Cars crowd in for a movie at a drive-in theater where live music is on the schedule. (Courtesy D-Live)
D.Live to host concerts at Düsseldorf drive-in theater
D.Live has found a way to host live concerts that doesn’t require people to stay at home: a drive-in theater in Düsseldorf, Germany, where guests are able to enjoy live music without having to fear that they might be breaching any laws.
Up to 500 cars fit onto the parking area, which means that 1,000 to 2,000 tickets can be sold for each concert, depending on each car’s occupancy. Up to four people are allowed, as long as they’re family.
The drive-in theater opened its doors for this season April 8. Fourteen film screenings sold out in 12 hours. D.Live CEO Michael Brill told VenuesNow that 14 live shows, representing different event formats and genres, are already in the books for the coming three months.
“There are so many artists who are really excited about the opportunity to get out there again,” he said, explaining that existing travel restriction limited the program to local German artists for the time being.
Germany instituted strict social distancing measures March 22, and people weren’t allowed to leave their homes for nonessential reasons. Measures were slightly loosened this week, but restaurants, cinemas, bars and theaters were still not given a target date for opening.
Large public events, which includes concerts and festivals, are still banned until Aug. 31.
Brill said his team began brainstorming the moment it became clear that live events were going to be most affected by the government measures to slow the spread of the virus that causes COVID-19. Recommendations for venue closures began in early March.
The drive-in theater has been showing movies since April 7, and on Easter Sunday the parking lot was the site of a church service. “It’s been incredible,” Brill said. “The audience is really coming, and it is grateful, really happy and more than willing to experience the program even under restricted circumstances.”
Concerts are the next step up. “Or message to this industry is: Let’s move on, there’s not time to stop. We need to keep the flame of our business burning,” Brill said.
The company has been reaching out to promoters, informing them about “Germany’s only concert venue,” which isn’t even a tongue-in-cheek comment in these times.
The lighting setup can be expanded if a show requires it. There’s no PA system; the sound is transmitted to FM radios in the cars.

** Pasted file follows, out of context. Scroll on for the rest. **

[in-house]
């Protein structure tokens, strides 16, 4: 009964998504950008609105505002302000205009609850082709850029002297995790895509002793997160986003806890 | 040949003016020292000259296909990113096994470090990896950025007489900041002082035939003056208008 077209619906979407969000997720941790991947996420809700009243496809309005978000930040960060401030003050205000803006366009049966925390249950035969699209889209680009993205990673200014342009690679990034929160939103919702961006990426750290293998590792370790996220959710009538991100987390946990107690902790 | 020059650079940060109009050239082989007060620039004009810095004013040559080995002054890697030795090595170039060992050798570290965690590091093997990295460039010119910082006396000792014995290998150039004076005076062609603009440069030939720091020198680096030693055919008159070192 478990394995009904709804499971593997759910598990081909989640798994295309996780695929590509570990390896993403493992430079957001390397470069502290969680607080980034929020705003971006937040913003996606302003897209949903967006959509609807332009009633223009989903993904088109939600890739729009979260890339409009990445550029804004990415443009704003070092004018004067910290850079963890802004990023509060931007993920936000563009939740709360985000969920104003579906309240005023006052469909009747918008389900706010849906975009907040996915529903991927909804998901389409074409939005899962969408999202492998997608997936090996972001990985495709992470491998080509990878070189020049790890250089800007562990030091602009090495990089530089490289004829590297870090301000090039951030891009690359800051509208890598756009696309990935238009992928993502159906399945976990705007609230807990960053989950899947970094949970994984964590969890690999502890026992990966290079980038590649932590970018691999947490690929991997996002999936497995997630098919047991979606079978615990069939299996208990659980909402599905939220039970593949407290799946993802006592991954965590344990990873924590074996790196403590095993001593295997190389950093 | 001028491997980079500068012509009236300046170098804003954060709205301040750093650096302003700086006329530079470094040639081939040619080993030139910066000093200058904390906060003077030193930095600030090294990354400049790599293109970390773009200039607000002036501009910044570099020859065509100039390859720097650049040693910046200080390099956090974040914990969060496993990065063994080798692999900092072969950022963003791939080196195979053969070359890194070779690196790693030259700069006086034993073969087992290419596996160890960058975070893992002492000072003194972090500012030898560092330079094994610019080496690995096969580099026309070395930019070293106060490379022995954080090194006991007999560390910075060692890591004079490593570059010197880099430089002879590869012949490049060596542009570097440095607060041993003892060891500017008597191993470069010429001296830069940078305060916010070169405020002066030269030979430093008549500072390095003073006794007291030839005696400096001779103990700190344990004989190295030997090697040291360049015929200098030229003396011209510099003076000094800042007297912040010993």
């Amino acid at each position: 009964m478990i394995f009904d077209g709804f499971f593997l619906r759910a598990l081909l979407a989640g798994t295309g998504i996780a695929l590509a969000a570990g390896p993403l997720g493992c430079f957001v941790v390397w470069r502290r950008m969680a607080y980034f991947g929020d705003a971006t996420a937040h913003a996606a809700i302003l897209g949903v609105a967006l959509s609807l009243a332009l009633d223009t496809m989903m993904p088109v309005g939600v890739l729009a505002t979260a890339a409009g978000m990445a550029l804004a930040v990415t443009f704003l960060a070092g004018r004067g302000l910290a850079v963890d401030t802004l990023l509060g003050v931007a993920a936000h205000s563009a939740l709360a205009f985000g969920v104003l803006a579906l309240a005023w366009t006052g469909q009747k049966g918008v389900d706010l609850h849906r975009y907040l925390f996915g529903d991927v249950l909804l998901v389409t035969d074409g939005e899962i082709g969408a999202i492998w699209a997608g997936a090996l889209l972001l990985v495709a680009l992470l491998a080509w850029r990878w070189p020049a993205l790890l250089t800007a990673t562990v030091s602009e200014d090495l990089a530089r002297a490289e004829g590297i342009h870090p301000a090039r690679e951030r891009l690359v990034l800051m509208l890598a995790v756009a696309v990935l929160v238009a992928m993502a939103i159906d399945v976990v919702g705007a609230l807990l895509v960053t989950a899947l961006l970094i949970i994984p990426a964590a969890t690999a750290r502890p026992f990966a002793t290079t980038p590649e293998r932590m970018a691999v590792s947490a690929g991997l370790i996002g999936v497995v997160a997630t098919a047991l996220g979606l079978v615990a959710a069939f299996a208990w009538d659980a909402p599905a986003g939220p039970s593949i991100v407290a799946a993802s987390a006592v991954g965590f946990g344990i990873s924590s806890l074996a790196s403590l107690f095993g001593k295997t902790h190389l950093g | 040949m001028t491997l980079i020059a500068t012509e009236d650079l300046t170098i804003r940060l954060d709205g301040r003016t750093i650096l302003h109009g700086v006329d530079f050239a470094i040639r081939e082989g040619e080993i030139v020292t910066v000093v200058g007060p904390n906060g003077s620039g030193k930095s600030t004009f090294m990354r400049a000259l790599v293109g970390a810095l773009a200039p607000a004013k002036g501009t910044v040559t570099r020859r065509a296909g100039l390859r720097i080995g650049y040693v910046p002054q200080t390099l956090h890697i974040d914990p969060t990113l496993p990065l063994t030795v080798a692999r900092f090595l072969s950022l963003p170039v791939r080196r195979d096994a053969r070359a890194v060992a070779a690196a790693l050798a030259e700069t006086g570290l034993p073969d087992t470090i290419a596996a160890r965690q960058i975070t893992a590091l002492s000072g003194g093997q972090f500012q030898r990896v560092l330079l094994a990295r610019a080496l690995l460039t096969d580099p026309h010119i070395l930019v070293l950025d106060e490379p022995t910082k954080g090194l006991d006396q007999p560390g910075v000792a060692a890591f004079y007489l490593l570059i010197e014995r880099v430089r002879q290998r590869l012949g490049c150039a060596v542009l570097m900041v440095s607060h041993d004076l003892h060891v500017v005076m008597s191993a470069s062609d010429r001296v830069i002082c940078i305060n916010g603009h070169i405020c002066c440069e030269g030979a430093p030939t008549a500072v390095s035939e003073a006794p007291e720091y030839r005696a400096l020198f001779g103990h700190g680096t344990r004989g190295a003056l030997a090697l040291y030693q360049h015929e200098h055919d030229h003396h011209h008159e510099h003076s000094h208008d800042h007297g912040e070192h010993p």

“Depending on your sound system, and most cars have a decent one these days, you’ll be able to enjoy the music in great sound quality, while controlling the volume in your private cocoon,” Brill said.
Teams can use D.Live’s production office and backstage facilities of Merkur Spiel-Arena, which is part of the company’s venue portfolio and a two-minute shuttle ride from the open-air theater.
Regulators will be pleased to know that all cars are being parked at least 1.5 meters apart, the minimum social distance people are ordered to keep in Germany.
Tickets are issued in digital formats and scanned through the closed car window on site. Payments on site are all cashless.
Consuming food and beverage is allowed inside the car. Two menus are available on each night and can be preordered or bought on site. The food is prepared in advance, and nothing is cooked on site during the event. Visitors are also allowed to bring their own food and drinks.
Two stage elements are built to the left and right of the movie screen, joined by a catwalk, making the entire structure some 60 meters wide. Even the acts will have enough space to maintain the required distance.
Booking and ticketing director Daniela Stork and head of production Fabian Müller are the contacts for promoters interested in bringing in a concert.
D.Live won’t be making a lot of money from the concerts. While an audience of 2,000 people max would call for a club setup, the size of the stage and all the other health and safety requirements from the German government call for infrastructure that is more akin to an arena production, Brill said.
“It’s a matter of attitude,” he said. “Without these restrictions, our concept would probably interest nobody. But the passion for live events remains unbridled, which is a great sign.”